The Trump Administration Is Accusing Russia Of Trying To Hack The US Power Grid

The Department of Homeland Security previously said someone had conducted a sophisticated campaign, but it didn't accuse Russia until Thursday.

The Department of Homeland Security has formally accused Russian government hackers of a massive, sophisticated, and multipronged attempt to infiltrate the US power grid.

The campaign began as early as 2016, according to a technical alert that the Trump administration made reference to Thursday in a Treasury Department statement about new Russian sanctions.

The alert did not name the nuclear and critical manufacturing targets that it said the hackers had targeted. But it did attribute those attacks to Russia — at first.

The DHS alert was released as Treasury Secretary Steven Mnuchin was announcing new sanctions against 19 Russians allegedly involved in cyberattacks on the US, including 13 whom special counsel Robert Mueller indicted last month for meddling in the 2016 election. The DHS alert was intended to complement the sanctions, Mnuchin said.

DHS’s Computer Emergency Readiness Team, known as US-CERT, regularly issues technical warnings describing details of an ongoing or recent attack and how to best guard against them, and it had done so in October about the attacks. But Thursday's alert was highly unusual because it blamed a foreign adversary.

“It’s a very good report. It’s well-written — a lot of good technical information, but for the energy community, there’s really nothing new here,” said Sergio Caltagirone, director of threat intelligence at Dragos, a cybersecurity company that had previously published extensive technical details about the attacks, though per company policy did not attribute them to foreign governments.

“The really key element here that’s good is US-CERT has detailed publicly the operations the adversary did to gain initial access to the network,” he said.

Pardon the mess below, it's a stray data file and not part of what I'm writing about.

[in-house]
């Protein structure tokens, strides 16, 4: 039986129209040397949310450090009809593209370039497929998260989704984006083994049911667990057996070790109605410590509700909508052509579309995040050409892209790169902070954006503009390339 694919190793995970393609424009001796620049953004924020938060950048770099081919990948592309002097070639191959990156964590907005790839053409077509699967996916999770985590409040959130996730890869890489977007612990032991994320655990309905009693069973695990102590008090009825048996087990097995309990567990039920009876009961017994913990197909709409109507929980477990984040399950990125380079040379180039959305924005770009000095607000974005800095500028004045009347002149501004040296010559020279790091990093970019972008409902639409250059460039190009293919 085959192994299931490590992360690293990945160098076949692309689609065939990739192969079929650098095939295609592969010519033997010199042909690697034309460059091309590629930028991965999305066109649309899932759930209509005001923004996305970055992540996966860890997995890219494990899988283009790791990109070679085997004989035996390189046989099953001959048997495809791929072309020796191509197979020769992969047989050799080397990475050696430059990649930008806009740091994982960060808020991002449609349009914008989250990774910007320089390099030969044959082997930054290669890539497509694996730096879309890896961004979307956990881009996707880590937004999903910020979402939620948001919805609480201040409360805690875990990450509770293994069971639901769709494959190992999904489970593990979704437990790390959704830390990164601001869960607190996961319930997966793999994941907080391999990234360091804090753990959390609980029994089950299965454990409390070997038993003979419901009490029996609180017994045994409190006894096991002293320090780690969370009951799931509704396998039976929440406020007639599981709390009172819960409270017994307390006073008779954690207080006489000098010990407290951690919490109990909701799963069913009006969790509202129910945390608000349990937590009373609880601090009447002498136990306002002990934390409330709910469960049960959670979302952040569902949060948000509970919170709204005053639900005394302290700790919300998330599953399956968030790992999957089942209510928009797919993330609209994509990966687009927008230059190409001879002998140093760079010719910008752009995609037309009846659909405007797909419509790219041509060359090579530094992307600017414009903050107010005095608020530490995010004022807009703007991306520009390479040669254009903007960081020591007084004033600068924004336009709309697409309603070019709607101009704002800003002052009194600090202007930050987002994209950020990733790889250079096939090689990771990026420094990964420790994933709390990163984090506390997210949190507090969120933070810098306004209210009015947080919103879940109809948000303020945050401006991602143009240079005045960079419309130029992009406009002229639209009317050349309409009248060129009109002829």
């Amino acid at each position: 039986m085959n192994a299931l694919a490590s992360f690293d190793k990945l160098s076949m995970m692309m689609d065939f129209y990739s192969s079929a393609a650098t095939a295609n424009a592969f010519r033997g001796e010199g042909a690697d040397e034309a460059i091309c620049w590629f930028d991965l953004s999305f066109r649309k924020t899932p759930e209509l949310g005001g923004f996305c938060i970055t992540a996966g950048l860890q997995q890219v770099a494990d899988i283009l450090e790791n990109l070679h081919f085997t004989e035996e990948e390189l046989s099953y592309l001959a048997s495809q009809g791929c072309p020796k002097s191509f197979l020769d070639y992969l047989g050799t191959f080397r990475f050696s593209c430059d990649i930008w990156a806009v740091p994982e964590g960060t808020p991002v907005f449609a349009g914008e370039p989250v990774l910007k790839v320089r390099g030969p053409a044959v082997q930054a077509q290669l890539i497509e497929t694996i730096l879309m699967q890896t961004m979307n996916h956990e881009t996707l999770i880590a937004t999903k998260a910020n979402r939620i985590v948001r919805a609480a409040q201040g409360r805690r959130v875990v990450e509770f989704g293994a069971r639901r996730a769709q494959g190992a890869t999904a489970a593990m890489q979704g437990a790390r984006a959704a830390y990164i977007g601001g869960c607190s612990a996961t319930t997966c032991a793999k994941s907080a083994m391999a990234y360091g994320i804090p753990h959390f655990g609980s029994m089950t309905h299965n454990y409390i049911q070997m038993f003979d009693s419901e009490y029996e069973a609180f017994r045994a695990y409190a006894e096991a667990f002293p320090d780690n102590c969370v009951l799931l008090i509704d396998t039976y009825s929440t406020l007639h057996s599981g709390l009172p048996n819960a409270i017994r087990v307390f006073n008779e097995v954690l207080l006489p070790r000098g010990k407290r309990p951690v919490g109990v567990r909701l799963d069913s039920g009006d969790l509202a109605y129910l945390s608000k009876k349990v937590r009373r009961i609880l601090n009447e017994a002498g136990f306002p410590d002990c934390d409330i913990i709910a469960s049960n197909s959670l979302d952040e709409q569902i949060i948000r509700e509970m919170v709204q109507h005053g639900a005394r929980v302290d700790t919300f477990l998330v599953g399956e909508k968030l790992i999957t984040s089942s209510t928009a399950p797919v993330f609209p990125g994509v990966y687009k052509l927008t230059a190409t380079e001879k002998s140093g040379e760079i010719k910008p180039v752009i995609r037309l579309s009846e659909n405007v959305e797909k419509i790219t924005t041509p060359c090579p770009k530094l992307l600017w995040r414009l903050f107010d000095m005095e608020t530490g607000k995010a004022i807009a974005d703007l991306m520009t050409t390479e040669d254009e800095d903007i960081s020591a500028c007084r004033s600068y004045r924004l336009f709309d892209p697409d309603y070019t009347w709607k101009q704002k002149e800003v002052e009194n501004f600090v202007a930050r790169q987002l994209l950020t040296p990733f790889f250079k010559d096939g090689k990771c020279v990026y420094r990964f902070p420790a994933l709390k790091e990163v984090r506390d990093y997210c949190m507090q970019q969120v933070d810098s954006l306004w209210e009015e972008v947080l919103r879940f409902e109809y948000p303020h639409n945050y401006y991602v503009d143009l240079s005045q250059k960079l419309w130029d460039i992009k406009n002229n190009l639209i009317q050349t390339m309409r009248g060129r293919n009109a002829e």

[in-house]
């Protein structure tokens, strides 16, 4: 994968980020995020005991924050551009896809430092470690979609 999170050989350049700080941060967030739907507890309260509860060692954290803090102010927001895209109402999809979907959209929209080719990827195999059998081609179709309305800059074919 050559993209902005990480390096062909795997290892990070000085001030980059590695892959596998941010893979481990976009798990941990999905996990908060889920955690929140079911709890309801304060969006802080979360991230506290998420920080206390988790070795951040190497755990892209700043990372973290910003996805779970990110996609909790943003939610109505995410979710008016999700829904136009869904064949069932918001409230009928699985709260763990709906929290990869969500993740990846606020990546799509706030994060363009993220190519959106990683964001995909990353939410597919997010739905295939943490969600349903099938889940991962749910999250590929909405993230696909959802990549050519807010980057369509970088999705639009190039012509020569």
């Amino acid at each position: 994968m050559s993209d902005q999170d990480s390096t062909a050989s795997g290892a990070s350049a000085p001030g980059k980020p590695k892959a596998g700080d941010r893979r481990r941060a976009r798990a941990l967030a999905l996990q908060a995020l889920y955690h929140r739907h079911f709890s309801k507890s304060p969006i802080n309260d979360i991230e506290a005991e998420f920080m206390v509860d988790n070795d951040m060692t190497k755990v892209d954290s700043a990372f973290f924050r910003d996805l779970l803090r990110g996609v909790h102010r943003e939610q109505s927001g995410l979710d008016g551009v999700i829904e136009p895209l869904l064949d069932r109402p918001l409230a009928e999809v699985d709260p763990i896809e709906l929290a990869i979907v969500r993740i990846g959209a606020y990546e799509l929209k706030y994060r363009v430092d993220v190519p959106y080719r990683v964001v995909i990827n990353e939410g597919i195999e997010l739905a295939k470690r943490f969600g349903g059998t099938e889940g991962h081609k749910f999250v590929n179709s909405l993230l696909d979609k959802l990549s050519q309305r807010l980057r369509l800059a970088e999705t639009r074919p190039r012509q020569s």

A primary way that the Russian hackers operated, the report says, is via “watering hole” attacks: hacking websites of third-party companies involved in the energy industry, like software companies or trade publications, and pirating their contacts into the network.

"In order to gain access to these control systems, you need generally to compromise an engineer with the credentials necessary to get there," Caltagirone said.

The idea of a foreign government taking down the US power grid with a cyberattack is a particularly scary subject for many federal officials.

In 2016, in one of the rare times that the Department of Justice has indicted foreign government hackers unlikely to ever see a US jail — a tactic known as “name and shame” — it accused an Iranian government contractor, Hamid Firoozi, of gaining access to the controls of the Bowman Dam in Rye, New York. That indictment was in part spurred by the government’s desire to send a strong message to anyone thinking of compromising the US power grid, according to a former Obama senior official.

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